The economic recovery continued into the fourth quarter despite a surge in COVID-19 cases and renewed lockdown measures. Risk assets had fairly robust returns that were supported by vaccine approvals, clarity on the presidential election, and additional policy stimulus. Central banks around the globe and fiscal policymakers reaffirmed their commitment to supportive policy which further added to market and economic stability.
In equities, the fourth quarter experienced a rally across all markets and capitalizations. Emerging markets surged 18.4% on news of a vaccine approval and ended the year up 17.0%. Small-cap (+31.4%) and mid-cap (+19.9%) equities also advanced on the prospect of improving domestic economic data. Developed international equities also participated in the rally, finishing the quarter up 16.1%. Domestic large-cap stocks experienced a bit of a cyclical rotation during the quarter in previously underperforming sectors such as Energy and Financials. The S&P 500 gained 12.2% during the quarter and finished the year up 18.4%.
Equity Performance – 4th Quarter 2020
While growth stocks continued to outperform on a year-to-date basis, the fourth quarter experienced a directional change as value stocks outpaced growth by a substantial margin (16.25% vs 11.39%) Analysts began to wonder if this was the beginning of a longer-term trend reversal. The pandemic and the migration to work from home/stay at home accelerated innovations and resulted in enhanced momentum for many companies, especially technology-focused firms. As valuations moved to historic highs (i.e. price/earnings ratios), it seems a reversion to the mean was inevitable. At some point, undervalued companies will see a reversal in trends as the economic environment that has been the driving force behind growth stocks will cease to exist. The timing, however, is highly uncertain. With accommodative monetary policy and record fiscal stimulus, the more plausible scenario would be a contraction in valuations for growth stocks and the diversion between growth and value returns narrows. With equity markets at all-time highs and valuations stretched, a pullback in stock prices would be expected. The timing and degree are difficult to pinpoint. Well diversified, lower volatility portfolios which maintain exposure to both growth and value styles, allowing uncertainty to be managed, will be the prudent strategy.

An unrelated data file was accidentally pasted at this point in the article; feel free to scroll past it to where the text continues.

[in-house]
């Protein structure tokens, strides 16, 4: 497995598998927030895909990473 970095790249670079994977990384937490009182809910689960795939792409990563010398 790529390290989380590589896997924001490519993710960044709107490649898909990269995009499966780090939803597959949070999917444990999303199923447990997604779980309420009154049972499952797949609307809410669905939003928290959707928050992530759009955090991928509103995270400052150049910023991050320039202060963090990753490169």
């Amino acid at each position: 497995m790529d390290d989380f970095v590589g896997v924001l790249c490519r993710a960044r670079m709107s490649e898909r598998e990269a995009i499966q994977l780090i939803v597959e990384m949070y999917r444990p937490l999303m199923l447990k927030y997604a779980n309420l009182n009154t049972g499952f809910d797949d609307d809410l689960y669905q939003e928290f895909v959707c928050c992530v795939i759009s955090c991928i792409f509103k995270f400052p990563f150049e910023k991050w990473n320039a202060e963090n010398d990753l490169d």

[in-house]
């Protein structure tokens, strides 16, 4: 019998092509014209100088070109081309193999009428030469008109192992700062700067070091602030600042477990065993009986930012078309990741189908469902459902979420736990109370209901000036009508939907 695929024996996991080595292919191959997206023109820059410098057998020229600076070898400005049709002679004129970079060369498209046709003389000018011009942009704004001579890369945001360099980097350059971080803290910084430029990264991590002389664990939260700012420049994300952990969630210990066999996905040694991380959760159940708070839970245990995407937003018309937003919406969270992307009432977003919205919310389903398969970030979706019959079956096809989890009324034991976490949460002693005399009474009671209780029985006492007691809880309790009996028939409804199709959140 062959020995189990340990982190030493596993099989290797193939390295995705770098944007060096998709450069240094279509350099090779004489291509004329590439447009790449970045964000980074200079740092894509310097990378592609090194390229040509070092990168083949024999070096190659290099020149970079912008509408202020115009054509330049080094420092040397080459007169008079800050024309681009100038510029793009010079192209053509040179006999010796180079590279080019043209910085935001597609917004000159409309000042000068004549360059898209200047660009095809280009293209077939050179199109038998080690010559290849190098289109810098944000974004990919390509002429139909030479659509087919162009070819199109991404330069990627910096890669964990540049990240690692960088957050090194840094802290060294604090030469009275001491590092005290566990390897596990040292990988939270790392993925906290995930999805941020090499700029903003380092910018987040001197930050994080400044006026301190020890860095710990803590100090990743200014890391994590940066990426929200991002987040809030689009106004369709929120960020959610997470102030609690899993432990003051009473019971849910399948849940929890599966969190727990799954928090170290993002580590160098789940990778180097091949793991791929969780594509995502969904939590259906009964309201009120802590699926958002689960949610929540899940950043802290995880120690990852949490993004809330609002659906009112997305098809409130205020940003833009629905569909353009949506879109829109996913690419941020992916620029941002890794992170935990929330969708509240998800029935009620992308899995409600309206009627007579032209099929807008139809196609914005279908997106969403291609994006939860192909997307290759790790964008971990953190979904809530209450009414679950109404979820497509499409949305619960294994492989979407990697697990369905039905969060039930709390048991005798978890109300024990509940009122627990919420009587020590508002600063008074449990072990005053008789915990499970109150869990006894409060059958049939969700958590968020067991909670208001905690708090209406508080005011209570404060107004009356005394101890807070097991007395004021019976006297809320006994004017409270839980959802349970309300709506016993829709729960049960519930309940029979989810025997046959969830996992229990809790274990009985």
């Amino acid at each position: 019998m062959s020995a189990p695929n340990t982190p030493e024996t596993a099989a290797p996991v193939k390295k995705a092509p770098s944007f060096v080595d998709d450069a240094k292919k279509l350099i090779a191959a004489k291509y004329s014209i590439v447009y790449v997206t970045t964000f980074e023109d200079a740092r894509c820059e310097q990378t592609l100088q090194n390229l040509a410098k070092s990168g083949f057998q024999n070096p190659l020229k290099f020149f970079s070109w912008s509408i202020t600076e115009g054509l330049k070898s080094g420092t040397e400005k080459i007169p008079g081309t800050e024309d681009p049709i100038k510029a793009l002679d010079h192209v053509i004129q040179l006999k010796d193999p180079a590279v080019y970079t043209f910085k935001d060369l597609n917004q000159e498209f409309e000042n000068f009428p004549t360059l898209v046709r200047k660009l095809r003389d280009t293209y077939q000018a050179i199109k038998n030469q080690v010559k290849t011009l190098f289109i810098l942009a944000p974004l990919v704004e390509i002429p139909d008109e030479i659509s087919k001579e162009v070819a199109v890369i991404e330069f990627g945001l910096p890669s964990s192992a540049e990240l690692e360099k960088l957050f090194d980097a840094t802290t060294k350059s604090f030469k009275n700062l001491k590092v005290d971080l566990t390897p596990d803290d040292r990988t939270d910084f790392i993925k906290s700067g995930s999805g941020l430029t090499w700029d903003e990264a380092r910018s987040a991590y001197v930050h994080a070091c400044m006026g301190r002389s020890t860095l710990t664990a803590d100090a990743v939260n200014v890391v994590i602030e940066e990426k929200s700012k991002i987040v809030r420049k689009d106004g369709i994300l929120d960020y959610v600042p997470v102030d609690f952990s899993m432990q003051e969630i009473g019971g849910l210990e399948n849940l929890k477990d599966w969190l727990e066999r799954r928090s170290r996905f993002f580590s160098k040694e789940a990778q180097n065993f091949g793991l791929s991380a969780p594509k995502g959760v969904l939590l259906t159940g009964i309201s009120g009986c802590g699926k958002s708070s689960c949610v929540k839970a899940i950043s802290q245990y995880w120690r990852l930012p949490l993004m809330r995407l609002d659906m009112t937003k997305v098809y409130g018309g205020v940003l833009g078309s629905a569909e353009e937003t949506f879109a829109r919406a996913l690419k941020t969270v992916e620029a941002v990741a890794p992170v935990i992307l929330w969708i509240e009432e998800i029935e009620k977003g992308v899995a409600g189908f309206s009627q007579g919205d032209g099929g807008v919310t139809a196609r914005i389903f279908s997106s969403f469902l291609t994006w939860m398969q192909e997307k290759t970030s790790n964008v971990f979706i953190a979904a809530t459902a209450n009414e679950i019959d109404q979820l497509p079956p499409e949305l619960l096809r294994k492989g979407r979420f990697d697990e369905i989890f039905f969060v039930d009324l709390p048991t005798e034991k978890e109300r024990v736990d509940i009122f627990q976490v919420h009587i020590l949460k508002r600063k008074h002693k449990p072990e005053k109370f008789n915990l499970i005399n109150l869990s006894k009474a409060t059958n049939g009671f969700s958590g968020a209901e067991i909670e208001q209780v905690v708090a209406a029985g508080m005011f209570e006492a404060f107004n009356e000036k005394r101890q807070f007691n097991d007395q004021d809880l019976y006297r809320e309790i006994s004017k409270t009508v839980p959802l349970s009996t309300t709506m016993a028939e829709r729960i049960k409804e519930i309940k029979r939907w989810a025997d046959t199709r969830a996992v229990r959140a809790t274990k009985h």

The fourth quarter experienced a bit of a rotation as sectors that had been out of favor since the implementation of the nationwide coronavirus quarantine in March came back into favor. Financials is one such sector. As we entered March and it became clear that drastic measures would be required in an attempt to limit the spread of Covid-19, the Federal Reserve lowered their benchmark Federal Funds rate from approximately 1.60% to a range of 0.00% to 0.25%.
This generally has a negative effect on the profitability of financial institutions. In addition to this, the sudden decrease in economic activity also hurt the financial sector. As other sectors of the market recovered during the second and third quarters, financials lagged. During the fourth quarter, this reversed as the financial sector gained 6.30% in December and 23.12% during the quarter. Another sector the experienced a rebound during the fourth quarter was energy. WTI Crude has been on a wild ride since its most recent high of just over $63 per barrel in January 2020. By mid-April, WTI had dropped to $17 per barrel, after which it began a steady climb to close the year at over $48. Naturally, the Energy sector, which largely constitutes the drillers and refiners, was negatively impacted. In addition to a dramatic decrease in demand for refined products, the energy sector has been facing significant headwinds from the push for renewable energy sources. During the fourth quarter, investors realized how undervalued energy stocks were relative to other sectors which resulted in a gain of 4.51% for the sector in December and 28.27% for the quarter. Other sectors that performed well during the quarter were industrials (+15.51%), materials (+14.32%), and communications (+13.79%). Industrials and materials rallied on the back of improved second and third-quarter economic data while the communications sector performed well based on the fact that many employees who can work remotely continue to do so. Sectors that lagged the broader market over the quarter were utilities, real estate, consumer staples, and consumer discretionary which each had single-digit gains.